As much as Frasier might like to associate itself with Shakespeare, “A Mid-Winter Night’s Dream” is a rather simplistic half hour of television, one constructed around Niles’ desperate crush on Daphne, and whether he’s actually serious about pursuing her. To do this, “A Mid-Winter Night’s Dream” employs some of its wackier narrative tactics, bumbling through its first two acts with easy punch lines aimed at Maris before (almost) recovering in the final act. It’s an early attempt by Frasier to humanize the very broad character of Niles, and one that nearly works; however, its allegiance to thinly-veiled sexual references wins out in the end sell it short, a farce of conveniences that isn’t as clever or charming as it might seem.
Perhaps the most frustrating aspect of the episode is how it openly embraces cliche, without offering a twist on the conventions of its story, or any attempt to subvert its formula: Daphne dates a bohemian coffee shop employee, gets hurt when he breaks up with her to “focus on his music,” then nearly ends up in Niles’ arms after she comes over on a stormy night to help him prepare a meal for Maris (who herself is mad at Niles, his misguided attempts at role play making her think he was having an affair with the maid). Rather than engage in Daphne’s angst at trying to date in a America, or the fraying edges of Niles’ marriage, “Dream” doesn’t have much of a leg to stand on, save for all the sexual innuendo exchanged between him and Daphne, as the episode pushes them into the living room of his wife’s mansion, him in a smoking jacket and her in a night gown, in front of a warm hot fire with no electricity.
Knowing that this aired in the 1990s and Niles was still officially married, we all know Niles is not going to actually cheat on his wife: even those who haven’t seen the entirety of the series could infer that this would not be the episode where Niles declared his love for Daphne and they lived happily ever after. No, instead we get a very poorly choreographed moment where it’s clear Daphne sees Niles lean down to kiss her, a moment that is never discussed, beyond when Niles abstractly talks about “love”; rather than having them engage in their feelings, Frasier gives us all the terrible psychological advice to suppress our feelings for the sake of convenience in life. Niles clearly can’t live without Maris’s money (before meeting her, he was just an intern for her family’s company), and he’s too afraid to embark on a journey of something unknown by severing what he views as a “comfortable” love – a journey that sadly, Frasier would never really push him to do himself, always finding ways to portray Maris as less than worthy of Niles’ love – at least Vera on Cheers had a husband who, ultimately, loved her beyond all things, making the two of them a horrible comparison.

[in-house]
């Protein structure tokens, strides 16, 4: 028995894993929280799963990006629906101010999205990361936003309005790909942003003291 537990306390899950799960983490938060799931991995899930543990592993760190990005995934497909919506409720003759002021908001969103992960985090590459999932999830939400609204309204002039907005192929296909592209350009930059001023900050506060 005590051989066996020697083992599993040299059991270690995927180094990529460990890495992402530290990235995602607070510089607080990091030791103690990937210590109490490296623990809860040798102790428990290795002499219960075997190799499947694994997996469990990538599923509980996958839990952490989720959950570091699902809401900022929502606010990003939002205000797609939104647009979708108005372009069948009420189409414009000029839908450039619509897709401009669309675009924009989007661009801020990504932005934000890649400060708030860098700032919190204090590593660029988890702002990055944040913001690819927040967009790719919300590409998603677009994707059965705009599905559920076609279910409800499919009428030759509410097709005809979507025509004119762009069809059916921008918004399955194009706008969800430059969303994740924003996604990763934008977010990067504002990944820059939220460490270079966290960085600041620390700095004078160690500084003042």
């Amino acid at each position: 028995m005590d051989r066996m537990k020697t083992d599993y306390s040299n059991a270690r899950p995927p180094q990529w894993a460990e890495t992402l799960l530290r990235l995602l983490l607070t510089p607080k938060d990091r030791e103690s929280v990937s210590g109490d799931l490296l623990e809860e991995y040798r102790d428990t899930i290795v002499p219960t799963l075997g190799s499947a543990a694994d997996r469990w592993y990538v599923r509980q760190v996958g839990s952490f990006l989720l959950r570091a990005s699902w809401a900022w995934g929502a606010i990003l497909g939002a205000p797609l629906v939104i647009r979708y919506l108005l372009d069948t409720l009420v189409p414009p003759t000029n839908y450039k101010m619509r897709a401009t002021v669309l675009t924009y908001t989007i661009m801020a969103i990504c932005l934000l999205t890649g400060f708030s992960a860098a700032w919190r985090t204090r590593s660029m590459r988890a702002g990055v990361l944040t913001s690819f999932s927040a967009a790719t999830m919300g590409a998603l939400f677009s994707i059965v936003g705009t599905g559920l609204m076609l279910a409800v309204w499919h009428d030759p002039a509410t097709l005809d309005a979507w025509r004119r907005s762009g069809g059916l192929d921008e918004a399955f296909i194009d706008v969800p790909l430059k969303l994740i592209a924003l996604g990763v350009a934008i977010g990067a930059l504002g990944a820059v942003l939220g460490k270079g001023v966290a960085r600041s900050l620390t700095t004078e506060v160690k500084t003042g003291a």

The problem with Frasier‘s version of the unseen, easy joke wife is that they tried to have it both ways; give Niles this story of romance, while still trying to make him a person who cares about his wife. And it makes for conflicted scenes like their moments in front of the fireplace, which either require the audience to assume Daphne is a complete idiot (she doesn’t realize the situation she’s putting Niles in?), or that Niles is a little sleazier than his pocket square suggests. This isn’t Carmela and the priest on The Sopranos, either: Frasier clearly wants us to imagine these two together, never taking the time to really develop Niles’ marriage to Maris in a way other than soul crushing or terrible. While it makes for great jokes, it’s not exactly something a dimensional character is built off of, and without that, “Dream” just feels like a big tease for a story the show knows it isn’t ready for, even if it thinks so for the wrong reasons (“save it for later seasons!” rather than “let’s actually develop this emotional conflict for Niles!”).
Simply put, “Dream” just doesn’t work. The farther it moves from the premise of Niles trying to spice up his marriage to Maris to become a story of Niles pursuing Daphne, it undercuts some of the potential to build out a more rounded, detailed portrait of both Maris, and Niles’ connection to her. Nothing in “Dream” really suggests to us why Niles really, really loves Maris (though he expresses he loved her because of a moment of fate and “electricity,” which flies in the face of his previously-expressed philosophies on life), and what it leaves us with is a particularly unfunny episode about Niles almost cheating on his wife, hardly the kind of thing Frasier often turned into poignant stories.
– Would Niles really put an eye patch on his junk? Of the many out-of-character details in this episode, that one sticks out like a sore thumb.
– This episode needed a good Roz runner – matter of fact, most recent episodes have suffered from NER – Not Enough Roz.
– Daphne loves the Kenyan blend: “I like something that holds its body against my tongue.”
– What does Roz do when the romance is over in a relationship? “I get dressed and go home!”
– There’s a Pirates of the Caribbean joke in this episode, though obviously not in reference to the movie that wouldn’t come out for another nine years.
– Niles can’t cry? What a weird episode.
-“I want enough foam to be aesthetically pleasing, but not enough to leave a mustache.”
– The only funny scene in this episode is when Frasier and Marty start arguing about driving routes and tires on the ride to Niles’ house, and Eddie intently listening to Niles leave Frasier a voice mail, of course.
– Daphne did not understand Niles’ speech: “He was just talking about her excruciating small face, and how they laugh at white people.” What the hell happened to her brain in this episode?
[Photo via NBC]